OPEN examines data, clinical practices and strategies to support better pain management, opioid stewardship, policy, treatment and care.
Piloting a statewide emergency department take-home naloxone program: Improving the quality of care for patients at risk of opioid overdoseDora-Laskey, A., Kellenberg, J., Dahlem, C.H., English, E., Walker, M. G., Brummett, C.M., Kocher, K.E. Published online 28 December, 2021 https://doi.org/10.1111/acem.14435
- More than 140 providers were trained in the use of medications for OUD in acute care settings.
- A total of 872 naloxone rescue kits were distributed to ED patients at risk of opioid overdose during the first phase of this project.
- A statewide ED take-home naloxone program was shown to be feasible across a range of different hospitals with varying maturity in preexisting OUD resources and capabilities.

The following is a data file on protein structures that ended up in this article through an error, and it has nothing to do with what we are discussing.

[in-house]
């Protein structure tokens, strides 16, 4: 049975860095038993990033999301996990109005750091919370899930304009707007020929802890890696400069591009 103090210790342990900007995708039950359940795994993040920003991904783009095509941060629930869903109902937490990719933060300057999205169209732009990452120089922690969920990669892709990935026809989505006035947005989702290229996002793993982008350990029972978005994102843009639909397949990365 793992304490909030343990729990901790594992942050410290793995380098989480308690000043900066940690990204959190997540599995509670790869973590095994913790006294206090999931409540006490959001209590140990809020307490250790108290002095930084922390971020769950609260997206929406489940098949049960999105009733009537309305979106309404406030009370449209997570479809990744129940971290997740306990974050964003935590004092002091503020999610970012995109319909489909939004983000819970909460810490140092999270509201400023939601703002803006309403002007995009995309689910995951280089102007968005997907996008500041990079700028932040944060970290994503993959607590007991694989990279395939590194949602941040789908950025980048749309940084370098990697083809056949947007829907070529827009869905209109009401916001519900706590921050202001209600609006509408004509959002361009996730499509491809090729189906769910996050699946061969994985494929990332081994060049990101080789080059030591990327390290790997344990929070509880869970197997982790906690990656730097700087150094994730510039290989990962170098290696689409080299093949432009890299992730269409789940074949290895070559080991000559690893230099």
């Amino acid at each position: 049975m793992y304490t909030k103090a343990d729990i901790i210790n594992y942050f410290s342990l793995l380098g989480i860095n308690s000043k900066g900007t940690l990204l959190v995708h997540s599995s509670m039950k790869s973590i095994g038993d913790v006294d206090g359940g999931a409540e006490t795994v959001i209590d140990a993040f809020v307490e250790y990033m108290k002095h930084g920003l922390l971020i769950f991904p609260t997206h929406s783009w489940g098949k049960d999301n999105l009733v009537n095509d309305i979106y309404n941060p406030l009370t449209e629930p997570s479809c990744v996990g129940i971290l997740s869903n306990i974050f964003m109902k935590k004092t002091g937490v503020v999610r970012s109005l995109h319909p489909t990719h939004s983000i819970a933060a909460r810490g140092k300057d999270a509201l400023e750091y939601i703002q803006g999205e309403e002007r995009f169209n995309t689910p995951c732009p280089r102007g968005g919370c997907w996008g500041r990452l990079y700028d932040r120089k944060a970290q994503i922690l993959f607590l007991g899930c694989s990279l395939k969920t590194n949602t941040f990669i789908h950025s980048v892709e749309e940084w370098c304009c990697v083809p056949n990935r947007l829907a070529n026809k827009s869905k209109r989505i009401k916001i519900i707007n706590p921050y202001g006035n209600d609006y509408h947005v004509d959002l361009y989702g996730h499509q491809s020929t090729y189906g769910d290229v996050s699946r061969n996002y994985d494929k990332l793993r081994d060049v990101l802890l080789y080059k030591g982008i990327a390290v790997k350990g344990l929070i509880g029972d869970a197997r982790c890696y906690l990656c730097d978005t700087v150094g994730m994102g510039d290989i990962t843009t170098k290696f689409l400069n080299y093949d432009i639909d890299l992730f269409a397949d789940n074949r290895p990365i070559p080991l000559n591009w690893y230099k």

- While there is a growing prevalence of naloxone fills among insured U.S. adults receiving opioids, overall prevalence of naloxone prescribing remains extremely low.
- Key factors associated with opioid overdose risk were also associated with receiving naloxone. However, history of overdose was not associated with filling of a naloxone prescription.
- Substantial further work is needed to increase naloxone access for patients at risk for opioid overdose.